Let's give the details of constructing $M'$ (on input $x'$):

  1. Do the following in parallel:
    1.1 run $M$ on $x$.
    1.2 run the machine of $L_1$ on $x'$
  2. If 1.2 halts and accepts - accept.
  3. If 1.1 halts: run the machine of $L_2$ on $x'$.

Why does this work? If $(\langle M \rangle,x)\notin HP$ then 1.1 never halts, and $M'$ accepts exactly all the inputs that are being accepted at step 1.2, so $L(M')=L_1$. On the other hand, if $(\langle M \rangle,x)\in HP$ then, at some point step 1.1 halts and $M'$ accepts exactly $L_2$. It may happen that $1.2$ accepts beforehand, but since $L_1 \subseteq L_2$, this doesn't change the language of $M'$ in this case.

If (1,3) hold, but (2) does not, then $L_S \notin RE$.
Again, we will assume $L_S\in RE$ and show that $HP$ becomes decidable, which is a contradiction.

If condition (2) doesn't hold, then for any $L_1\in S$, all its finite subsets $L_2 \subseteq L_1$ satisfy $L_2 \notin S$ (note that $L_1$ must be infinite, since $L_1\subseteq L_1$). As in the above, in order to decide $HP$ for a given input $(\langle M \rangle,x)$, we construct a machine $M'$ whose language is $L_1$ if $(\langle M \rangle,x)\notin HP$ and some finite $L_2$ otherwise. The contradiction follows in a similar way as above.

The construction of this machine is quite similar to the previous $M'$ we constructed. The machine $M'$ (on input $x'$) does:

  1. Runs $M$ on $x$ for $|x'|$ steps.
  2. If $M$ halts during step 1 – reject
  3. Otherwise, run the machine of $L_1$ on $x'$.

It holds that, if $(\langle M \rangle,x)\in HP$, then at some point, say after 1000 steps, $M$ halts on $x$. Therefore, step 1 will halt on (and reject) any input $x'$ of length $>1000$. Therefore, in this case, $L(M')$ is finite. Also note that $L(M') \subseteq L_1$, and in particular, by our assumptions on the invalidity of condition (2), we have that $L(M) \notin S$.

On the other hand, if $(\langle M \rangle,x)\notin HP$, then step 1 never halts, and we never reject at step 2. In this case it is easy to see that $L(M)=L_1$ and in particular, $L(M)\in S$.


We are left to show the other direction of the extended theorem. That is, we need to show that if all the conditions (1,2,3) hold, then we have a TM that accepts $L_S$, that is, $L_S \in RE$. In other words, we need to show a machine $M_S$ so that for any input $\langle M \rangle$ for which $L(M) \in S$, the machine accepts this input, $M_S(\langle M \rangle) \to \textsf{accept}$.

Here is how the machine $M_S$ behaves (on input $\langle M \rangle$):

  1. Let $M_{\text{enum }S}$ be the machine that enumerates all the finite languages in $S$, guaranteed by condition (3).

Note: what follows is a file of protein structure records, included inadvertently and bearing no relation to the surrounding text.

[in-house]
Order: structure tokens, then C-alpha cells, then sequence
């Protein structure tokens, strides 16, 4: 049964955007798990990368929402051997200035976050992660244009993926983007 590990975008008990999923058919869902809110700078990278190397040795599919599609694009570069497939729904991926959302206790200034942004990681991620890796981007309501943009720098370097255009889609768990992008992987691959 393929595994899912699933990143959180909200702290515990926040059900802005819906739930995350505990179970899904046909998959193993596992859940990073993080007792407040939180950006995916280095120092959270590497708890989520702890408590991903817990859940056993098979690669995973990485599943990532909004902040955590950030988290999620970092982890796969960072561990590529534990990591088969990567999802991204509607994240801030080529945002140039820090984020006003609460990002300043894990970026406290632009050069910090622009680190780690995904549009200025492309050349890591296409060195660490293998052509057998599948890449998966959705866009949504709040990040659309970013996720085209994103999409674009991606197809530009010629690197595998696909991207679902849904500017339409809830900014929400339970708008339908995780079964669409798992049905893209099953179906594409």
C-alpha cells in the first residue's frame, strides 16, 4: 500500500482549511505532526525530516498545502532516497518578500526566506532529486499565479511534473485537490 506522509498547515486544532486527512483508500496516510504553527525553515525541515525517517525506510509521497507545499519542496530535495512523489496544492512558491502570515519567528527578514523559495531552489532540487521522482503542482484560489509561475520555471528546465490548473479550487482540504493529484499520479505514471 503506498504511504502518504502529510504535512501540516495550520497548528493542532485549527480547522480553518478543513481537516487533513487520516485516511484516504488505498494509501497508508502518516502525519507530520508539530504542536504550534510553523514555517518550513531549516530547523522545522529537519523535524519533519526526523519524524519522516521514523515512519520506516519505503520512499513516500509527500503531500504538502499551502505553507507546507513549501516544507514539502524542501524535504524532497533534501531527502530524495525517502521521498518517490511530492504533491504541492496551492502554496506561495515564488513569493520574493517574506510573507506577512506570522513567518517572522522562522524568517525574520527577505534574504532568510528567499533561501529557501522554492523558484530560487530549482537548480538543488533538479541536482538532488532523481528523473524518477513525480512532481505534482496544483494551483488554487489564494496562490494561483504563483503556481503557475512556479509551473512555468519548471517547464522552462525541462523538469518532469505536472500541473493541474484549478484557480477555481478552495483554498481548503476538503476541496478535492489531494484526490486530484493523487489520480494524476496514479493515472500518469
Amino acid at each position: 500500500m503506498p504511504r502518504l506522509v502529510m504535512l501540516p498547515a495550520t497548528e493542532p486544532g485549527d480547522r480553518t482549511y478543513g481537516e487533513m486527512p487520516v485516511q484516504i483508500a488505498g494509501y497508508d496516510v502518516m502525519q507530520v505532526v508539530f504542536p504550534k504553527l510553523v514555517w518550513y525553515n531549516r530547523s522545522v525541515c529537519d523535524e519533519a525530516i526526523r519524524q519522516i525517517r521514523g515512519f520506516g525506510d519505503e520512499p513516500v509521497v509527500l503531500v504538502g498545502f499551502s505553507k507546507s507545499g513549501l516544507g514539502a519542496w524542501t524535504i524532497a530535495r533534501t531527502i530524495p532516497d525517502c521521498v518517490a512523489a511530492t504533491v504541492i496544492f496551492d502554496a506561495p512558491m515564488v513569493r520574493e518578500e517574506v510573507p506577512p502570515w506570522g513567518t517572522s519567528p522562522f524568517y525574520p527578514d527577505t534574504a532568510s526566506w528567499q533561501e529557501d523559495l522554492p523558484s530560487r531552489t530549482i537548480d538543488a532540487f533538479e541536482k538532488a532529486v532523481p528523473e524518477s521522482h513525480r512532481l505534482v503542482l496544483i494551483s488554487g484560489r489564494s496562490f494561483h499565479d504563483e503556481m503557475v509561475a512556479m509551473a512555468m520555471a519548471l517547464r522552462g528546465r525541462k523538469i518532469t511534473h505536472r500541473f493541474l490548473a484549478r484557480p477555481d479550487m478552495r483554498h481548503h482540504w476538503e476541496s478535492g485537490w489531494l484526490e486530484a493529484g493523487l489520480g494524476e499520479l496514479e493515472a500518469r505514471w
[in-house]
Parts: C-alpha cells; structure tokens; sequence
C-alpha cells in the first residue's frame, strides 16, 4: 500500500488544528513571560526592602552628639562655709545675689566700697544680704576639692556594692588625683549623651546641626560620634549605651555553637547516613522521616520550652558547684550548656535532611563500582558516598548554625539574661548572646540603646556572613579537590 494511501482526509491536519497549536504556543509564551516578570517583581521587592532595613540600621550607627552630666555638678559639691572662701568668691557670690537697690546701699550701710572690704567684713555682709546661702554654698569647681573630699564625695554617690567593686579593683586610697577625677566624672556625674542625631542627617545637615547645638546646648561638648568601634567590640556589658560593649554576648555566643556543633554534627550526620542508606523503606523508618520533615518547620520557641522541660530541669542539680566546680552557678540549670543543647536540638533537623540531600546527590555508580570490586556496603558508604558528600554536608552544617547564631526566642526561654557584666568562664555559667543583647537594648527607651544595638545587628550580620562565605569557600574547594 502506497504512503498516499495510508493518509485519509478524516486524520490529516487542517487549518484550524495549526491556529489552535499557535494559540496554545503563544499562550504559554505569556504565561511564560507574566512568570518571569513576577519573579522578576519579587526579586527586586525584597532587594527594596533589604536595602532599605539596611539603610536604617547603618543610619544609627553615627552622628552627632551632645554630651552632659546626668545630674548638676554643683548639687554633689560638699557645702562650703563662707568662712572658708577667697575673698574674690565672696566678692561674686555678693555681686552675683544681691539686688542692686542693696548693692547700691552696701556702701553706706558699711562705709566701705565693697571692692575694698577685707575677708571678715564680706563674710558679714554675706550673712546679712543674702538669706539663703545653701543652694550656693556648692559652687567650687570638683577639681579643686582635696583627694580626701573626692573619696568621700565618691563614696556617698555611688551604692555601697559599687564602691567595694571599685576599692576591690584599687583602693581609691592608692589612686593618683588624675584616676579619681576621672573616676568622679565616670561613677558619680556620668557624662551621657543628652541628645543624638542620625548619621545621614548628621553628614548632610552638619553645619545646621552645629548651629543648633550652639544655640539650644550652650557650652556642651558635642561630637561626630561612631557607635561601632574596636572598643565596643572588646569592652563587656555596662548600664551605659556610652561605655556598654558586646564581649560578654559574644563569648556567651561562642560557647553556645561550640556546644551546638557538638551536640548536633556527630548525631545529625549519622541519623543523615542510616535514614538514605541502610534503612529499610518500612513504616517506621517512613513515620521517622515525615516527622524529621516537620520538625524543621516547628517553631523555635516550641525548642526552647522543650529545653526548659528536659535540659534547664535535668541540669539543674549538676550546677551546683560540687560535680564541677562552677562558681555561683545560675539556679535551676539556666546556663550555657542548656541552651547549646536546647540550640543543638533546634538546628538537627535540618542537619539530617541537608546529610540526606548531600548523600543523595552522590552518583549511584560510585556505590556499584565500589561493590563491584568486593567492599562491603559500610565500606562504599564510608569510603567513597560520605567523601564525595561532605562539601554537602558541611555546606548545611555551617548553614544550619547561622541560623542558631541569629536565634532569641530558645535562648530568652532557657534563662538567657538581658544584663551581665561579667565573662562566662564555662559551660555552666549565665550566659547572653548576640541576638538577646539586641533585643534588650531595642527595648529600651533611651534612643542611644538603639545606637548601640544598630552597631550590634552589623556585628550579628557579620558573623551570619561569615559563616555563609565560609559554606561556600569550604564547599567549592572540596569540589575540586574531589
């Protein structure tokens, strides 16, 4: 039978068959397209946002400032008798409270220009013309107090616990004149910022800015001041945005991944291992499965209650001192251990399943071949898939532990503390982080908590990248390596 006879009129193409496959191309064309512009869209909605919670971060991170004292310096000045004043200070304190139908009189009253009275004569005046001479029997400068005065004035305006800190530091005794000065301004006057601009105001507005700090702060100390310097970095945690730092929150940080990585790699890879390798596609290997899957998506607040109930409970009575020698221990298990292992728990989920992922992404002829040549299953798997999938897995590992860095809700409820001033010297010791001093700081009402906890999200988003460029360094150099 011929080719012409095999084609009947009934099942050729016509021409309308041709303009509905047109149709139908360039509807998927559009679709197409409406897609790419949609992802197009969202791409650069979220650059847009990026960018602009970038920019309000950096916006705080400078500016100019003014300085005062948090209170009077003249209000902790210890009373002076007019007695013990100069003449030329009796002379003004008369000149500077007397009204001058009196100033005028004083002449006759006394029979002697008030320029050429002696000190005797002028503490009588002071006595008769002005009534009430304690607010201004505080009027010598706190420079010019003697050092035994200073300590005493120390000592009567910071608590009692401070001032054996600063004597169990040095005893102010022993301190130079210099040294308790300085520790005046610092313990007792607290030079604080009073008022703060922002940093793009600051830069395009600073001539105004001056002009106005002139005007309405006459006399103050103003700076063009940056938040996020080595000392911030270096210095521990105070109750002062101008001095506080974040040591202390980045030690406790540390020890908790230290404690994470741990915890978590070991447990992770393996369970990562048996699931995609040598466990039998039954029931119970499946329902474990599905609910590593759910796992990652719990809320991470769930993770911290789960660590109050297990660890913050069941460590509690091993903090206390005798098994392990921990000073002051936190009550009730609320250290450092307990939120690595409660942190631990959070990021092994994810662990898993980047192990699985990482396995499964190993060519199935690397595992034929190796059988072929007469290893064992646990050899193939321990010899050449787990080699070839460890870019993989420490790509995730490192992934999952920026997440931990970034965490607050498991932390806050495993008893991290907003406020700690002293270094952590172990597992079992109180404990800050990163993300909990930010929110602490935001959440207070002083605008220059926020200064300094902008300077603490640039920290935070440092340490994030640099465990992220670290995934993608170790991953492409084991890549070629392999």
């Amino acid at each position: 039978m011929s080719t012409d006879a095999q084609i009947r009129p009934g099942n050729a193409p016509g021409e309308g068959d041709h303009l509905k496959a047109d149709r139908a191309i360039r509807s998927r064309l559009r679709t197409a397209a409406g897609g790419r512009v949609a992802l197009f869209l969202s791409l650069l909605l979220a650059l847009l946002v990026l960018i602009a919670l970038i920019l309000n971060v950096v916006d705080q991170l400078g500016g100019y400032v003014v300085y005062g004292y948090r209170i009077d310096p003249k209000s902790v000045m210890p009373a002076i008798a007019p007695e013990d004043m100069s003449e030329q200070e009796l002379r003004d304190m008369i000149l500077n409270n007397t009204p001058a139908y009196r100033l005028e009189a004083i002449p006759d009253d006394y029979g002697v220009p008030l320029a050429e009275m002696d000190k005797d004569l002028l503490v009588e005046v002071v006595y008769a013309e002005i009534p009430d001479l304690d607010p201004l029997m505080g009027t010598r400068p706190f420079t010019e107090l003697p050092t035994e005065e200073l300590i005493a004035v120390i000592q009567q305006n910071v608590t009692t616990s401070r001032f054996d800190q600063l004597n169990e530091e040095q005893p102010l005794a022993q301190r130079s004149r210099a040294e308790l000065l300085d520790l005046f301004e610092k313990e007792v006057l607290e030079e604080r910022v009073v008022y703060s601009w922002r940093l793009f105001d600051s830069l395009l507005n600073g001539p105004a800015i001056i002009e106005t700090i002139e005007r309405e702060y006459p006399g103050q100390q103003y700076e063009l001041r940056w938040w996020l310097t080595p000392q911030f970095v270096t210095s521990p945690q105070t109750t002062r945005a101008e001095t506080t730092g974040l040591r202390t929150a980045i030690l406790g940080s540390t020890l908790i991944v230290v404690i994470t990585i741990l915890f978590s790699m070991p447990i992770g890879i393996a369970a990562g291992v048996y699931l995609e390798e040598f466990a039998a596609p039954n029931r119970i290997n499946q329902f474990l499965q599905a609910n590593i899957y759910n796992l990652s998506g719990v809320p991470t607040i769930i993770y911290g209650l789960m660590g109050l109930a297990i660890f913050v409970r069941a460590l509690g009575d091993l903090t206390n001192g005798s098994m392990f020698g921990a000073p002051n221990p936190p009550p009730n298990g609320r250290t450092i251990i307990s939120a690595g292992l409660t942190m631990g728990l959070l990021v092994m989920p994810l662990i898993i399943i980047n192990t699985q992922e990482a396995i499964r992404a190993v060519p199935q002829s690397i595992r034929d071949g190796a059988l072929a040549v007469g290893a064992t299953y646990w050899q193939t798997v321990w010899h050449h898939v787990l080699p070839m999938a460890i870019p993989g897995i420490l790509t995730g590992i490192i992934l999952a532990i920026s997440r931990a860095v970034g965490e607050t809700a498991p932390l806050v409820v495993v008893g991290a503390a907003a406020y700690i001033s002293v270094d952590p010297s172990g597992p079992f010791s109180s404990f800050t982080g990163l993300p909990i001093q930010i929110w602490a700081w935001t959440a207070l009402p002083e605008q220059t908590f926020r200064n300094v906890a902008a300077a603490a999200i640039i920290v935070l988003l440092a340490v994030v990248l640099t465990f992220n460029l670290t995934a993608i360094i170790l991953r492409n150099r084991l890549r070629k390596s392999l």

2. Run the following in parallel (by dovetailing, see e.g., this and this) for $i=1,2,...$
    2.1 Run $M_{\text{enum }S}$ until it outputs the language $L_i$
    2.2. Check if $M$ accepts all the words of $L_i$ (run $M$ on these words, again in parallel).
    2.3. If for some $i$, $M$ accepts all the words of $L_i$ – accept.

Why does it work? If $L(M) \in S$ then it has a finite subset $L_j \in S$, and once $M_{\text{enum }S}$ outputs that subset, step 2.2/2.3 will find that $M$ accepts all the words in that language and accept.

On the other hand, if $L(M) \notin S$ it cannot be accepting all the words in $L_i$ for any $i=1,2,...$. Indeed, by condition (1), any $L' \supseteq L_i$ is also in $S$, so if $M$ accepts all the words in $L_i$ for some $i$, then $L(M)\supseteq L_i$ and thus $L(M) \in S$, in contradiction.


Finally, note that the following is a simple (and very useful) corollary of the above:

Corollary (Rice, extended). Given a non trivial property $S \subsetneq RE$, so that $\emptyset \in S$, the language $$ L_S = \{ \langle M \rangle \mid L(M) \in S \} $$ is not recursively-enumerable, that is, $L_S \notin RE$.

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  • $\begingroup$ Thanks for adding the extended version of Rice's theorem! I know a different version; I'll have to dig that one up. Anyway, I don't think it's very important or even helpful to have the proofs here. Maybe you can reference them, or upload them somewhere else if no good reference exists? $\endgroup$ – Raphael Nov 15 '15 at 9:53
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One useful tool is Rice's theorem. Here is what it says:

Let $\emptyset \subsetneq P \subsetneq \mathcal{P}$ a non-trivial set of partially computable unary functions and $\varphi$ a Gödel numbering of $\mathcal{P}$. Then the index set of $P$

$\qquad I_P = \{ i \in \mathbb{N} \mid \varphi_i \in P \}$

is not recursive.

You find it also expressed in terms of Turing machines encodings (or any other Turing-complete programming language), i.e. $I_P = \{ \langle M \rangle \mid M\ \mathrm{TM}, f_M \in P \}$; here $\langle . \rangle$ defines a Gödel numbering.

That is, you can use Rice's theorem to prove such sets $S$ non-recursive which are index sets of non-trivial function sets (or such is reducible to $S$).

Note that there is an extension that can be used to show that certain index sets are not recursively enumerable.

Example

Let $\varphi$ a Gödel numbering. Consider the set of naturals

$\qquad A = \{ i \in \mathbb{N} \mid \varphi_i(j) = 1 \text{ for all } j \in 2\mathbb{N} \}$.

Now since for $P = \{ f \in \mathcal{P} \mid f(j) = 1 \text{ for all } j \in 2\mathbb{N} \}$

  • $A = I_P$,
  • $(n \mapsto 1) \in P$ and
  • $(n \mapsto 2) \notin P$,

Rice's theorem can be applied and $A$ is not decidable.

Since many are not familiar with Gödel numberings, note that the example works as well in terms of Turing machines (i.e. programs) by using $A = \{ \langle M \rangle \mid f_M(x) = 1 \text{ for all } x \in 2\mathbb{N} \}$.

Unexample

Consider the set of naturals

$\qquad A = \{ i \in \mathbb{N} \mid \varphi_i(j) = i \text{ for all } j \in 2\mathbb{N} \}$

which is certainly not computable. However, $A$ is not an index set for any $P$! Let $f=\varphi_i$ for some $i \in A$. Since $\varphi$ is a Gödel numbering, there are (infinitely many) $j \neq i$ with $\varphi_j = f$ but for all $j \notin A$ holds because $f(2)=i \neq j$.

Be wary of this! As a rule of thumb, if the index of the function is used on "the right hand side" or as parameter of the function in the set definition, it is likely not an index set. You may need the $s_{mn}$ property of Gödel numberings and fixpoint theorem to show that a set is no index set.

See here and here for related posts on Rice's theorem.